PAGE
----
A primary index on field b,c,d would be nice if applicable.
In that case you just do a
SELECT * FROM table1
group by <insert PRIMARY KEY here>
If not put an index on b,c,d.
And maybe on a, depends on the performance.
If b,c,d are always used in unison, use a composite index on all three.
Very important! Always declare a primary key. Without it performance on InnoDB will suck.
To elaborate on @zerkms, you only need to put those columns in the group by clause that completely define the rows that you are selecting.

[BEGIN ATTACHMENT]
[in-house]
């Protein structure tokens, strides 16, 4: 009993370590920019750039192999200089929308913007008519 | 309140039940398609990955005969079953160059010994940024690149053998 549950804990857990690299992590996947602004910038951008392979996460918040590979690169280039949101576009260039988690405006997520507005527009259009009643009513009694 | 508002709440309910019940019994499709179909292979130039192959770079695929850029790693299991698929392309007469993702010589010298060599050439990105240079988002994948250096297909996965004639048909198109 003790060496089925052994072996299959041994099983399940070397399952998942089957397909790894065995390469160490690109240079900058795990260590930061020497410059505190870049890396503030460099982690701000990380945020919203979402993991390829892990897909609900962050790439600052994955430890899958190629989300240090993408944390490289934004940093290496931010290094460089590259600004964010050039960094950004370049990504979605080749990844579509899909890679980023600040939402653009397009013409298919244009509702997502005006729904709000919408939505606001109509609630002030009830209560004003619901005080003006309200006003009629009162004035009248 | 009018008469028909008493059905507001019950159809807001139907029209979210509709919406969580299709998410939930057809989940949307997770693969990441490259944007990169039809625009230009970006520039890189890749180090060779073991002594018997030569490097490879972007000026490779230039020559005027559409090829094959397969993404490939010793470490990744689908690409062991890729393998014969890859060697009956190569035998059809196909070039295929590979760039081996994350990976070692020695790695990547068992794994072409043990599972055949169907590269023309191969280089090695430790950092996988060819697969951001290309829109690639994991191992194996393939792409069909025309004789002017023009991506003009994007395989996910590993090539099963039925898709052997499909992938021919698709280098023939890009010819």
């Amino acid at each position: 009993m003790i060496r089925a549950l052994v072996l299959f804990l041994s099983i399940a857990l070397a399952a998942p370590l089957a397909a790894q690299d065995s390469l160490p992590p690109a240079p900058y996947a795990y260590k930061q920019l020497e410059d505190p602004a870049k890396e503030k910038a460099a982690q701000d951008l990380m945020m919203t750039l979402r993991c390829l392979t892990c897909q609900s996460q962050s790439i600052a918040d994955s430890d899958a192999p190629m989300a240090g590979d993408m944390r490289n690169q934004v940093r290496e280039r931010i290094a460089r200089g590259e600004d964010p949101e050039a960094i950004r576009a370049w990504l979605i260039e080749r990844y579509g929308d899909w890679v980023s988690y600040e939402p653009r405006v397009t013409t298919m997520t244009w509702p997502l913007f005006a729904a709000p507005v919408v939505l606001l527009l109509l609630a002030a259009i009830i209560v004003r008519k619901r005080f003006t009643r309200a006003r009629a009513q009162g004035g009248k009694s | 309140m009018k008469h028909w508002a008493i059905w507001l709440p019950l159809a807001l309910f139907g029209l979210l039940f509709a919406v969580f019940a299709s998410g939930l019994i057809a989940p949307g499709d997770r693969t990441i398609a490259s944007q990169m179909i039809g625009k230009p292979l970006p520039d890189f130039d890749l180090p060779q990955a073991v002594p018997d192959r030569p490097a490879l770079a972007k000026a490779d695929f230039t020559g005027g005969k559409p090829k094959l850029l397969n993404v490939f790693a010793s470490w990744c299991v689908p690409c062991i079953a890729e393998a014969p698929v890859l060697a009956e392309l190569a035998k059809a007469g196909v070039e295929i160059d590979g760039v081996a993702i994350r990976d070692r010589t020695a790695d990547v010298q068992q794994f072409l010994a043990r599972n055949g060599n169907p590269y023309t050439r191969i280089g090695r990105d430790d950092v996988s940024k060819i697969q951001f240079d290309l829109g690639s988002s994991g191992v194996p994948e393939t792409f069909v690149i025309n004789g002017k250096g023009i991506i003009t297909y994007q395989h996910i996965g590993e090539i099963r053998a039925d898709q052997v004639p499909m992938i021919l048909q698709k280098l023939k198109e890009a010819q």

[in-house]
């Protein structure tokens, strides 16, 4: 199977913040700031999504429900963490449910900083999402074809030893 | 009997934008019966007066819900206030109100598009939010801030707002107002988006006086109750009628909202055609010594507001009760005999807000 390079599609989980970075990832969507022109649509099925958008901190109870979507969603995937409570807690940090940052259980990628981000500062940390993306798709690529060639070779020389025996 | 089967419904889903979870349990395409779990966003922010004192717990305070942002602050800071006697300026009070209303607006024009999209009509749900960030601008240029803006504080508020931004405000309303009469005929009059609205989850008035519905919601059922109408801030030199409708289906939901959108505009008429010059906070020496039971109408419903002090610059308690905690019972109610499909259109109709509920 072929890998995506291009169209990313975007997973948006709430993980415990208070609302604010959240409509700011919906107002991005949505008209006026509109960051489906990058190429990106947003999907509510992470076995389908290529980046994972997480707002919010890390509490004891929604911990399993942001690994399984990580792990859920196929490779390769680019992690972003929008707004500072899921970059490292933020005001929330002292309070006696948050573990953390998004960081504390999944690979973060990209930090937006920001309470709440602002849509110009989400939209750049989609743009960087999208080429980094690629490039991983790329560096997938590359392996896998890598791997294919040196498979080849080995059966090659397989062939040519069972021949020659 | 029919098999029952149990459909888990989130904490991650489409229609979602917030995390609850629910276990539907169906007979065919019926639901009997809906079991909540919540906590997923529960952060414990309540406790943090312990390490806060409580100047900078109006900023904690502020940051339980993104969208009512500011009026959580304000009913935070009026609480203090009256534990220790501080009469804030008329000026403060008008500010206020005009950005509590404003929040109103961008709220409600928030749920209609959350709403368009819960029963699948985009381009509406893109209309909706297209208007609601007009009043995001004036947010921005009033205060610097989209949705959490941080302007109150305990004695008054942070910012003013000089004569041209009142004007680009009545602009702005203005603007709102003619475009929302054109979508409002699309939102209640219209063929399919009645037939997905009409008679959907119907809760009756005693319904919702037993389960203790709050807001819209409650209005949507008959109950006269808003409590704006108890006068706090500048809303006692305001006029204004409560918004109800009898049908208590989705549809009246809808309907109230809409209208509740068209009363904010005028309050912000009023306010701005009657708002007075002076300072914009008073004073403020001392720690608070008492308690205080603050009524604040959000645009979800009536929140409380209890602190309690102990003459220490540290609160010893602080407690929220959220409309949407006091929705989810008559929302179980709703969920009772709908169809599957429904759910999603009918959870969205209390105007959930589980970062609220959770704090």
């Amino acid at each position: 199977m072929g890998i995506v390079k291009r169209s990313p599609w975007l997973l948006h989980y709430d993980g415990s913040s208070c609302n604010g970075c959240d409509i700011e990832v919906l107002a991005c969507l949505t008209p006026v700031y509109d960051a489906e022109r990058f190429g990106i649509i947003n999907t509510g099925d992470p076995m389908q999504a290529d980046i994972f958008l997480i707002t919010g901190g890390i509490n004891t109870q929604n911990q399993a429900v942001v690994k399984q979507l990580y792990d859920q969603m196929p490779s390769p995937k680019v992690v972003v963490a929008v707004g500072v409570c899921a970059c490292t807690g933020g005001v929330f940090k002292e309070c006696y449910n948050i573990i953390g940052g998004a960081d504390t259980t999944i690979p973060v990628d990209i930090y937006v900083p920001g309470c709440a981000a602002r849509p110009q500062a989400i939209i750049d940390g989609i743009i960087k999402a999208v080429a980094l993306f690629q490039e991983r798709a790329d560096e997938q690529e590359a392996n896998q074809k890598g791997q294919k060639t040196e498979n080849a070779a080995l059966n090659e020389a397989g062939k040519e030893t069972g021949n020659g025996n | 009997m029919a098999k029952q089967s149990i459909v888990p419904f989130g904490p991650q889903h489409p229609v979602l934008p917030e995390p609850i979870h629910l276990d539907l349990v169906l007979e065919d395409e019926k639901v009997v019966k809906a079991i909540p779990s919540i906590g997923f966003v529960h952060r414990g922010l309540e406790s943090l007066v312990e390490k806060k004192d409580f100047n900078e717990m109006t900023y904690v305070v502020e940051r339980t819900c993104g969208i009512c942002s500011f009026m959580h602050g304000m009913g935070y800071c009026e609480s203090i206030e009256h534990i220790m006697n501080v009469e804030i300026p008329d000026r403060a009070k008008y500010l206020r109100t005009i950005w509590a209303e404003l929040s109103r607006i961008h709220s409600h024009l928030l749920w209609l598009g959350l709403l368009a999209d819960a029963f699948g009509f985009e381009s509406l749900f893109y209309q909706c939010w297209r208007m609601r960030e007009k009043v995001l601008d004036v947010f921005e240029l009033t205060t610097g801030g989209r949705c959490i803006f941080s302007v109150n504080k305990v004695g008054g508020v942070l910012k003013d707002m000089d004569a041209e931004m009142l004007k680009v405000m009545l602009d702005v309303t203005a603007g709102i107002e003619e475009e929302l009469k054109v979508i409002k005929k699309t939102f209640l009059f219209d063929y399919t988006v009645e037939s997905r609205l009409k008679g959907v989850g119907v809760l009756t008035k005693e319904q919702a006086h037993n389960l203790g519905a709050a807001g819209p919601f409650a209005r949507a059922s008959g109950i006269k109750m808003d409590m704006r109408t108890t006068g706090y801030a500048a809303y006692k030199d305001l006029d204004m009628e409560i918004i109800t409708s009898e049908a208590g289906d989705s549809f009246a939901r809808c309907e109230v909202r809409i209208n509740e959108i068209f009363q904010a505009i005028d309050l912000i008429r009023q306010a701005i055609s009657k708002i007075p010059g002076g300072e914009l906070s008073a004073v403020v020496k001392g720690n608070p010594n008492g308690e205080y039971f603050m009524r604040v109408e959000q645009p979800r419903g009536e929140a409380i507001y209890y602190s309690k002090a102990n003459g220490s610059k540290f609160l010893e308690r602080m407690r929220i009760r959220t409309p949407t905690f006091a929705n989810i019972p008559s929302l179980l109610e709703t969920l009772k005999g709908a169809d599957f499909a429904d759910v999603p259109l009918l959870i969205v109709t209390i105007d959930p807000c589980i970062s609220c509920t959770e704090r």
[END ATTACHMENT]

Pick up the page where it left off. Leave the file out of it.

select * that may be OK, but than the max(a) is not needed and neither is the group by.
Also note that the
max(a) may come from a different row than the rest of the fields.
The only use case that does make sense is:
select t1.*, count(*) as occurrence from t1
inner join t2 on (t1.id = t2.manytoone_id)
group by t1.id
Where t1.id is the PK.
I think you need to rethink that query.
Ask a new question explaining what you want with the real code.
And make sure to ask
how to make the outcomedeterminate
, so that all values shown are functionally dependent on the group by clause.